During the first few hours of Lightsail’s deployment, our own Justin Foley was in Australia. Thankfully he was still able to receive packets through a hand held yagi antenna and a tripod while on travel!
On the first pass the Cal Poly UHF groundstations heard the first few packets of data from the satellite! In addition to providing ground support, Cal Poly designed the avionics and UHF comms boards for the mission.
Thanks to Justin Foley, John Bellardo, Robert Potter and Nik Powell for operating the groundstations on the first pass and decoding packets.
IPEX was launched December 6th, 2013. The last transmission heard from it was on January 30th, 2015. IPEX completed its mission, autonomous image processing and data reduction, fairly early after launch. During the remainder of its functional life, it continued to transmit down health data. With nearly a years worth of health files, the team has been able to observe how the electronics behave in harsh environments. We have learned a great deal from IPEX.
Thank you IPEX for over a year of service! Orbit in Peace.
ExoCube was launched January 31st 2015 on a Delta II from Vandenberg Air Force Base as a secondary payload.
Since deployment ExoCube has been a little quiet. Unfortunately, the transmit power has been lower than expected. Thankfully there is been great support in the community. SRI has been generous and has allowed us to use their 150′ dish. Members of the Cal Poly team drove to SRI on Sunday (2/8/15) to use the dish for the night and the following morning. We received a significant amount of health and telemetry data from the spacecraft!
The Cal Poly team reviewed the telemetry data and determined that the antenna unfortunately hasn’t deployed. Multiple deploy commands have been sent to the antenna. At some point during shock and vibes testing and the ride up the mechanism broke.
We have been investigating options for long term solutions. The team has investigated ways to still receive important data from the payload with limited data capacity from the satellite. The mission will move on!
Thank you to all the people who have offered their stations to help the mission.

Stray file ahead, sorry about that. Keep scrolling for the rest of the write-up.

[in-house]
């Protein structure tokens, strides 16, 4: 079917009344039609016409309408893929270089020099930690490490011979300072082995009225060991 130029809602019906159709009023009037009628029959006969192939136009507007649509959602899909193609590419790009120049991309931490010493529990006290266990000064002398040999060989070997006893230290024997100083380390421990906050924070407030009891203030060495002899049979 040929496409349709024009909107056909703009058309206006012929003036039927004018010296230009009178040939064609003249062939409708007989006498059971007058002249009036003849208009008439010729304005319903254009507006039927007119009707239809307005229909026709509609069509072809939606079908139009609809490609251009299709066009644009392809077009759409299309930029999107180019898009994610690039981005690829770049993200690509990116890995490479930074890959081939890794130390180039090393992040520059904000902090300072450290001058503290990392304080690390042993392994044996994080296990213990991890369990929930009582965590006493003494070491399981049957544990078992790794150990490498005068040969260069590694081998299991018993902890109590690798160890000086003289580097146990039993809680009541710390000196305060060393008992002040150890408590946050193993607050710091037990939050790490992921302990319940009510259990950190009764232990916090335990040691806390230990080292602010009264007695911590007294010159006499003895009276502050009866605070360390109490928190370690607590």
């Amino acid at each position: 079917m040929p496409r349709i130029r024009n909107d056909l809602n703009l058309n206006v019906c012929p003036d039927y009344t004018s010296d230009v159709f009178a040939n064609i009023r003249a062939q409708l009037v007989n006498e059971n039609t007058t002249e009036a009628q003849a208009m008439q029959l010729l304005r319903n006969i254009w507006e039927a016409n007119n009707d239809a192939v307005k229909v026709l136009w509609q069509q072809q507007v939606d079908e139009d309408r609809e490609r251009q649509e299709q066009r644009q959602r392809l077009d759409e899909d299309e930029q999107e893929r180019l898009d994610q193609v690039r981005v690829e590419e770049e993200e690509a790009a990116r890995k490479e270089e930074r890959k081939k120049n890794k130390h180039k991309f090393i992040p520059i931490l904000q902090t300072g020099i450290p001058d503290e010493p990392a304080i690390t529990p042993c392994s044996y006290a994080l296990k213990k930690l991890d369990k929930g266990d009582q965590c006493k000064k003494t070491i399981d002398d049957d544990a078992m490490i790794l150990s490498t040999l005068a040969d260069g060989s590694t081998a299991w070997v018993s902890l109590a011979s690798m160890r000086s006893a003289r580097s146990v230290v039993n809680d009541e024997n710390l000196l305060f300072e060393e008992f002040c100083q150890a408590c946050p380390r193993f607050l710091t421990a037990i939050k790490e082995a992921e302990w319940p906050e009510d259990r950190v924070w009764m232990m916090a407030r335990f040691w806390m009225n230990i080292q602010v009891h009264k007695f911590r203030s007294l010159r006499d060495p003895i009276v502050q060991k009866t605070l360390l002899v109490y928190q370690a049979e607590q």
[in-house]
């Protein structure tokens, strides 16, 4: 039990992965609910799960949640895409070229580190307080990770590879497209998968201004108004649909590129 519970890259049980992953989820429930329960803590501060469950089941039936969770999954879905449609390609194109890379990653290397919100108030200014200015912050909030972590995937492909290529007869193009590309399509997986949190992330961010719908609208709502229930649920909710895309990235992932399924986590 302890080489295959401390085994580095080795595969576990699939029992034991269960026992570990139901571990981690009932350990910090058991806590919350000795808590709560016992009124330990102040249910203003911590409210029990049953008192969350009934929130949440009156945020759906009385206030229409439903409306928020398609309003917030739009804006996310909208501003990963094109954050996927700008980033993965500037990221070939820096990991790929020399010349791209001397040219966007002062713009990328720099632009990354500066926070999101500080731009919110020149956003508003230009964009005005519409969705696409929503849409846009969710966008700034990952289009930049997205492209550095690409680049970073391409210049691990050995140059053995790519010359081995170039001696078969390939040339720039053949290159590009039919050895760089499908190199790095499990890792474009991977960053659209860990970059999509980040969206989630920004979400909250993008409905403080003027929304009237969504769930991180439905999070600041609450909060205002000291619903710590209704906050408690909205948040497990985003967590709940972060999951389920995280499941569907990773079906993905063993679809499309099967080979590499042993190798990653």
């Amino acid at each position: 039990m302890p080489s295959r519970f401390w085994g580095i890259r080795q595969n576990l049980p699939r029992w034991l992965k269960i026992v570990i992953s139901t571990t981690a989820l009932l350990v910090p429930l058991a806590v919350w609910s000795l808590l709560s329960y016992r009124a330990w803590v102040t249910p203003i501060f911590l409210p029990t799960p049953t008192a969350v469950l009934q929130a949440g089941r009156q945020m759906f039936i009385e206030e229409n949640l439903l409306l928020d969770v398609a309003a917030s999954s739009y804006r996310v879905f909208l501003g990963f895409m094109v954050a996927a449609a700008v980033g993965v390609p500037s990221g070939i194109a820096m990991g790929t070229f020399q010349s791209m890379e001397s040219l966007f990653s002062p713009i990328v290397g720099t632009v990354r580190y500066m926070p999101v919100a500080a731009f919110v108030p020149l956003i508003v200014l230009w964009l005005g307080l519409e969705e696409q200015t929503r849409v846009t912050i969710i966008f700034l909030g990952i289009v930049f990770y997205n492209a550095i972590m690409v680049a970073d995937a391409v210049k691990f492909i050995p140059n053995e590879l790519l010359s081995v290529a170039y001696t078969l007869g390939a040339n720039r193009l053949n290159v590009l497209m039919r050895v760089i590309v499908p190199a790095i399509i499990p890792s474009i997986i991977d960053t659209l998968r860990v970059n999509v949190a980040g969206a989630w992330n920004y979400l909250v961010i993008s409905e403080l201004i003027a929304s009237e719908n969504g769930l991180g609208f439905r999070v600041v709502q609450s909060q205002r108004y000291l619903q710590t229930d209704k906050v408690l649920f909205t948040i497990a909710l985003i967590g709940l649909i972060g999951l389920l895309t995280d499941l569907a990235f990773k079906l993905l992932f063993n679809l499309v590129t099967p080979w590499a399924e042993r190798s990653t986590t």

Also thank you Bryan Klofas and Steve Muther for making time in their schedule to operate the SRI dish.
This morning SMAP launched on top a Delta II rocket. Along for the ride were four CubeSats: Exocube, Firebird-2 and GRIFEX.
The ExoCube decoder is now available here. Java 1.6 is required to run it.
The TLEs can be found here.
Watch the launch below!
PolySat and CubeSat at the launch.
KCOY stopped by Cal Poly to interview some of the students about ExoCube. The new ground station also got some love from the camera. Check it out below.
Cal Poly’s third ground station Friis is coming together after significant work by the PolySat lab.
Friis will be able to track LEO satellites and operates at 437MHz and will be capable of achieving significantly higher data rates than Cal Poly’s other two ground stations Marconi and Hertz. The radio transceiver and the the controller processor are identical to the ones on IPEX and ExoCube, the difference is the amplifier on the transmit size will be able to do about 400 watts out through four phased yagi antennas.
Wednesday October 15th, NASA JPL hosted an event to celebrating the Cal Poly and JPL partnership. CubeSat and PolySat received much recognition.
Cal Poly’s President Jeffrey Armstrong and the Engineering Dean Debra Larson sat on a panel with JPL to answer questions regarding the CubeSat/PolySat programs and the JPL partnership.
The IPEX team was chosen for a group achievement award from NASA. Thank you everyone for the hard work that went into that mission and the continued work of operating it.
ExoCube has been delivered!
The ExoCube (CP10) flight model pictured below was delivered to CubeSat for the ELaNa X mission with SMAP. The PPOD with the integrated satellite has passed acceptance testing and will soon be mounted to the rocket. SMAP will launch in a few months from Vandenberg Air Force Base atop a Delta II.
Exocube is a combined effort of Scientific Solutions, Cal Poly, NASA Goddard, The National Science Foundation, University of Illinois and University of Wisconsin.
ExoCube will characterize [O], [H], [He], [N2], [O+], [H+], [He+], [NO+], and total ion density by taking in-situ measurements within the exosphere, while taking particular interest in orbital locations above various radio observatories. ExoCube uses an active control system to point itself in the desired direction for measurements, and uses passive control to maintain this orientation.